Make yourself look good by taking the time to respond to inquiries as soon as possible.

  1. Take care of your health and your body.

We work some brutal hours in our industry, and it’s crucial to take care of ourselves.  You’ll feel your body breaking down quickly if you don’t get enough sleep and don’t eat well.  The stress we experience in our industry takes a toll, too.

Get comfortable, supportive shoes like Orthofeet to save your feet and back.  Try to sit down for a few minutes when you can.

Staying healthy isn’t always easy in our industry, so be proactive about it.

  1. Practice safety on set at all times.

Safety lapses on set can cost lives, as we witnessed recently with the death of cinematographer Halyna Hutchins on the film Rust.  There’s no show that’s worth someone being injured or killed.

We all need to pay attention during safety meetings on set.  If anyone ever asks you to do something unsafe, you should refuse.  Time pressure and poor planning are no excuse for safety lapses.

  1. Take available industry courses and seminars to further your education.

I’m constantly getting emails about industry courses and seminars.  Many of them are via Zoom, which means they’re not location-specific and are open to participants anywhere.

If there’s one good thing to come out the pandemic, it’s the proliferation of continuing online education in our industry.  We should all be taking advantage of that.

If you join IATSE or one of the guilds, you’ll have even more opportunities to learn new skills through online courses.

Our industry is constantly changing.  Take advantage of some of the courses and seminars out there to keep expanding your skills.

  1. Learn about the various industry unions and guilds.

IATSE has numerous locals representing the craftspeople who work on set.  Then there’s the DGA, the WGA, and SAG-AFTRA.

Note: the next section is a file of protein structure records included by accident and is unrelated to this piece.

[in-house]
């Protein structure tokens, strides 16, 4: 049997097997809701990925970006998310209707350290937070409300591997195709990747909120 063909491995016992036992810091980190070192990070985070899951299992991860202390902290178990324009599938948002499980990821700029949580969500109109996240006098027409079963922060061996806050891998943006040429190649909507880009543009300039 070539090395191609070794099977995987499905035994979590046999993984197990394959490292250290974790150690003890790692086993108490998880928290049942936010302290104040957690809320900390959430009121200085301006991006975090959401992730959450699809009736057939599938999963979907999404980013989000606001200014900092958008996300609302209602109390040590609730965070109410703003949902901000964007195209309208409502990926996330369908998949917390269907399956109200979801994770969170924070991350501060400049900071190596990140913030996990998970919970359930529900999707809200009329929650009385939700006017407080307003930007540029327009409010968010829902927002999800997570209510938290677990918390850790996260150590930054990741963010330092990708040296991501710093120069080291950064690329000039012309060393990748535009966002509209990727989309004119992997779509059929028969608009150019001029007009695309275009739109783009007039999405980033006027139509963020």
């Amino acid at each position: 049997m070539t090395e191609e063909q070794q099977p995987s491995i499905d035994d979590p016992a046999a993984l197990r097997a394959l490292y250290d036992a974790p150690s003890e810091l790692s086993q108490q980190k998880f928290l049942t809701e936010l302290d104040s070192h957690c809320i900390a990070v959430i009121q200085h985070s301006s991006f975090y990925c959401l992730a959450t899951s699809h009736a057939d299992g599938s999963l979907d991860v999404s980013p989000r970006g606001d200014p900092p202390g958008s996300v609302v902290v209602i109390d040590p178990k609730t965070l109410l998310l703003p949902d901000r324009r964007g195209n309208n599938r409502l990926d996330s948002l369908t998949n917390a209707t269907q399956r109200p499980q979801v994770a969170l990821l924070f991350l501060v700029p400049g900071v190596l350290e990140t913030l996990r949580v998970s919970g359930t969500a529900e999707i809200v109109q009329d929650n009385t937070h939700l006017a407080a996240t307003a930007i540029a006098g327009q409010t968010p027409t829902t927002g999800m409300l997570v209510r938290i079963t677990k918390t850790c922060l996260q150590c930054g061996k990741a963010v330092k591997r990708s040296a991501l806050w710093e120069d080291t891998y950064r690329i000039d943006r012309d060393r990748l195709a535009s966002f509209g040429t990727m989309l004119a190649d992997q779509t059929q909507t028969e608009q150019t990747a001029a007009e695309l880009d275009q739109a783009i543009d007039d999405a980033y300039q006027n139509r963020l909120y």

Take the time to familiarize yourself with them, as at some point you may end up joining a union.  Markets like Los Angeles are heavily unionized, so union membership is a must if you want a career there.

IATSE locals and the guilds can be expensive to join, but you do get the benefits of healthcare and a pension with enough qualifying hours.

Decide the market you want to be in early on, so you’ll know if you’ll need to join a union and can plan accordingly.

  1. Watch what you say on set.

Gone are the days when raunchy talk and crude jokes were the norms on set.  Today it’s essential to keep your communication professional.

That goes for your emails and phone conversations, too.  Sexual harassment claims have brought down some industry heavy hitters, and it’s a reminder that we all need to be aware of how we communicate with others.

You may have already used Grammarly for school projects.  If not, sign up for free here to ensure all your written communication stays professional and grammatically correct.

  1. Guard your reputation and be mindful of what you post on social media.

As a freelancer, you build your career with a solid reputation of being professional and reliable.  Using social media carelessly can tarnish what you’ve worked so hard to build.

Social media can be a helpful tool in building your career if you use it wisely.  It can be a wrecking ball on your career if you don’t.

Think before posting.


Those are some of the main things I believe you should know as a student who wants to work in the film industry.  The industry needs committed, reliable people as the next generation of professionals who will move the industry forward.

So I hope to see you at a future networking event.